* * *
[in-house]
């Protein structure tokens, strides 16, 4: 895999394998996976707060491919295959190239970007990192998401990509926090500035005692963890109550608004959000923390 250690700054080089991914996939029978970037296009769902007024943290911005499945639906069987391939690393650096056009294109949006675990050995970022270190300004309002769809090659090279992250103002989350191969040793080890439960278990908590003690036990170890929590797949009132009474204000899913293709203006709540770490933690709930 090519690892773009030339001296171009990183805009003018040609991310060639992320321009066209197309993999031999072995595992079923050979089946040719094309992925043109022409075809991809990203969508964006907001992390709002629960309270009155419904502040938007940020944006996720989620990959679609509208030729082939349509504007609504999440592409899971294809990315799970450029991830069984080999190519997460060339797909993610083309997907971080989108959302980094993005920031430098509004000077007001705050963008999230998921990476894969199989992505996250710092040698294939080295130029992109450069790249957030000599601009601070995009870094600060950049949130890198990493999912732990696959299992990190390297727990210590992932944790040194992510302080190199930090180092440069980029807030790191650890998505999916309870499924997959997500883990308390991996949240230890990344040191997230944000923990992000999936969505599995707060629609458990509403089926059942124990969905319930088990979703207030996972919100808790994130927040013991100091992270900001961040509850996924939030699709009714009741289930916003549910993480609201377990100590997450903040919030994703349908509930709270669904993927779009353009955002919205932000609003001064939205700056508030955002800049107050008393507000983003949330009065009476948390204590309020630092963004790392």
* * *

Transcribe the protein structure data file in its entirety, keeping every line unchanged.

[in-house]
């Protein structure tokens, strides 16, 4: 895999394998996976707060491919295959190239970007990192998401990509926090500035005692963890109550608004959000923390 250690700054080089991914996939029978970037296009769902007024943290911005499945639906069987391939690393650096056009294109949006675990050995970022270190300004309002769809090659090279992250103002989350191969040793080890439960278990908590003690036990170890929590797949009132009474204000899913293709203006709540770490933690709930 090519690892773009030339001296171009990183805009003018040609991310060639992320321009066209197309993999031999072995595992079923050979089946040719094309992925043109022409075809991809990203969508964006907001992390709002629960309270009155419904502040938007940020944006996720989620990959679609509208030729082939349509504007609504999440592409899971294809990315799970450029991830069984080999190519997460060339797909993610083309997907971080989108959302980094993005920031430098509004000077007001705050963008999230998921990476894969199989992505996250710092040698294939080295130029992109450069790249957030000599601009601070995009870094600060950049949130890198990493999912732990696959299992990190390297727990210590992932944790040194992510302080190199930090180092440069980029807030790191650890998505999916309870499924997959997500883990308390991996949240230890990344040191997230944000923990992000999936969505599995707060629609458990509403089926059942124990969905319930088990979703207030996972919100808790994130927040013991100091992270900001961040509850996924939030699709009714009741289930916003549910993480609201377990100590997450903040919030994703349908509930709270669904993927779009353009955002919205932000609003001064939205700056508030955002800049107050008393507000983003949330009065009476948390204590309020630092963004790392």